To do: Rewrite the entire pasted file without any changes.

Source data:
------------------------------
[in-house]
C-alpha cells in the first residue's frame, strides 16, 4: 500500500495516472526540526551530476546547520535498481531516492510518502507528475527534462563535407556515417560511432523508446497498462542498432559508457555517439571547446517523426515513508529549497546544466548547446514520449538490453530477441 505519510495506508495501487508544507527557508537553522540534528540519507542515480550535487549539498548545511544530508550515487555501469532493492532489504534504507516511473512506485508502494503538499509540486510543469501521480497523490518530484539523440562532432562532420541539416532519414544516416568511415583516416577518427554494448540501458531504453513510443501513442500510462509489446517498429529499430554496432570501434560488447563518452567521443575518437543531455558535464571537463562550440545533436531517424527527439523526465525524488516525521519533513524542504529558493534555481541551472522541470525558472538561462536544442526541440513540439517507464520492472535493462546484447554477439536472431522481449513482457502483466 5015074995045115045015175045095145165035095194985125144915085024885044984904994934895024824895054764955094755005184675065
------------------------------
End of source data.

[in-house]
C-alpha cells in the first residue's frame, strides 16, 4: 500500500495516472526540526551530476546547520535498481531516492510518502507528475527534462563535407556515417560511432523508446497498462542498432559508457555517439571547446517523426515513508529549497546544466548547446514520449538490453530477441 505519510495506508495501487508544507527557508537553522540534528540519507542515480550535487549539498548545511544530508550515487555501469532493492532489504534504507516511473512506485508502494503538499509540486510543469501521480497523490518530484539523440562532432562532420541539416532519414544516416568511415583516416577518427554494448540501458531504453513510443501513442500510462509489446517498429529499430554496432570501434560488447563518452567521443575518437543531455558535464571537463562550440545533436531517424527527439523526465525524488516525521519533513524542504529558493534555481541551472522541470525558472538561462536544442526541440513540439517507464520492472535493462546484447554477439536472431522481449513482457502483466 5015074995045115045015175045095145165035095194985125144915085024885044984904994934895024824895054764955094755005184675065